sweet peace and old certainty from ireland: the latest news of our globetrotting poetry

I have been savoring the dispatches from Christine W, who lives in New South Wales and has been traveling with her husband in Europe.

As you may recall, Christine’s original poetry package took some unscheduled twists and turns and never made it to Australia prior to the Blue Moon departure date August 31. We moved quickly to Plan B (print something off the computer) and Plan C (send poems in their “official” presentation to a son in Paris, which arrived with nary a hitch).

Christine writes, “The Drombeg Stone Circle is a magical place in the south of Ireland, a bronze age site with remains of two huts and a beautiful circle of 13 stones. At the winter solstice the sun shines through a little notch in the hills lighting up the axial and entrance stones, illuminating the whole circle for a few moments.

“At first I left the poem, ‘the rhyme of an ancient mariner,’ in the car, but later I went back to get it. We watched as small groups of people came and went, then I tucked the poem at the base of a large standing stone, fixed by a flat rock so it would not blow away. I knew it was the right spot because of the words “the heather calls your one true name,” as we saw our first heather on a rocky hillside at the entry to the site!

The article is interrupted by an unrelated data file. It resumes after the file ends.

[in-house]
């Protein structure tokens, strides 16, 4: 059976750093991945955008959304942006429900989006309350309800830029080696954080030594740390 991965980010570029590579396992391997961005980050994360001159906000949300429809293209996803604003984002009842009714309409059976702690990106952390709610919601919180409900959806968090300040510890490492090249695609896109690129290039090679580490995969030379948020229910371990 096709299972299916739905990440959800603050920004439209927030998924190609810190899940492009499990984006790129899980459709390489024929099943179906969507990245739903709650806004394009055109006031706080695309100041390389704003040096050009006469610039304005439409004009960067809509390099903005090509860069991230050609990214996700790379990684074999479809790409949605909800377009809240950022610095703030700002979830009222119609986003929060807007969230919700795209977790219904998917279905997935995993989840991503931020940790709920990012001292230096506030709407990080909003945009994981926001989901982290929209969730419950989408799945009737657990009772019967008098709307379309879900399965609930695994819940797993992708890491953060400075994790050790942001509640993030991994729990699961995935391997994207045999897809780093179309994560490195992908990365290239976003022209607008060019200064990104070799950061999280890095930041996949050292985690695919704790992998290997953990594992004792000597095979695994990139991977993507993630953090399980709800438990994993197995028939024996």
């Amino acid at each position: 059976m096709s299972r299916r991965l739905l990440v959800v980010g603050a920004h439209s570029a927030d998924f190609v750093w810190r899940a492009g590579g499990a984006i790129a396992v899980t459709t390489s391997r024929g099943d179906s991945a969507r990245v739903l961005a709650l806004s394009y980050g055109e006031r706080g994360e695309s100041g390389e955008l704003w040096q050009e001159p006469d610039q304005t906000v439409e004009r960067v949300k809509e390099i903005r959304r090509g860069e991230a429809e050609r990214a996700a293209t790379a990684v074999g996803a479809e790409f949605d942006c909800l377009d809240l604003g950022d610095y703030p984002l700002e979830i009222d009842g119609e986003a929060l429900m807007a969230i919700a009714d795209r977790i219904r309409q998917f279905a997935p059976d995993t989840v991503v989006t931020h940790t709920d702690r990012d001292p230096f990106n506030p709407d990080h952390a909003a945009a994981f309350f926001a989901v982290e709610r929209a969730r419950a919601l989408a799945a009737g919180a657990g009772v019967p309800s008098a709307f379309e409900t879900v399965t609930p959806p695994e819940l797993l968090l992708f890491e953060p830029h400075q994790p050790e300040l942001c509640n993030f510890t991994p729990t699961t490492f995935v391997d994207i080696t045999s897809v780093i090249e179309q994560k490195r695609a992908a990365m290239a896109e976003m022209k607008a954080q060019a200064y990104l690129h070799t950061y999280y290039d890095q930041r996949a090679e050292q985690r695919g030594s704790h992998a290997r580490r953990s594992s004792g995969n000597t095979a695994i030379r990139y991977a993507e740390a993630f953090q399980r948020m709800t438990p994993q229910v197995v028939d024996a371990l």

“The second poem went to a Holy Well in Ballyvourney, a country area not far from Cork. We visited the well, which is still the centre of ceremony to celebrate Saint Gobnait’s Day on 11th February every year.

“I walked the rounds, saying my own prayers for the Earth and the Goddess, bathing in the sweet peaceful energy of the place. When I came to the larger well with all its tributes and prayers left by those who had come searching for peace, or help, or just bringing their open hearts I knew I had to come back with the poem, ‘this is for those of us who weep’

“…so we returned on our way to Cork airport the next morning. Rain was falling, but I tucked the poem snugly against the tree where all the tributes and prayers had been left. I had written along the edge “Dear Visitor, please take these words for yourself if they speak to you” so they would know it was not to be left there.

“Wishing you the sweet peace of Saint Gobnait’s Well, and the old certainty of the Drombeg circle ~ Christine.

“PS: the poems I received in Paris are so beautiful, I love your presentation, they look wonderful! I will stay open about where they go,but I think the one that touched my heart most is for me…. Unremitting faith for the fearless … “and so touched the exquisite flesh of being human for one more day.”

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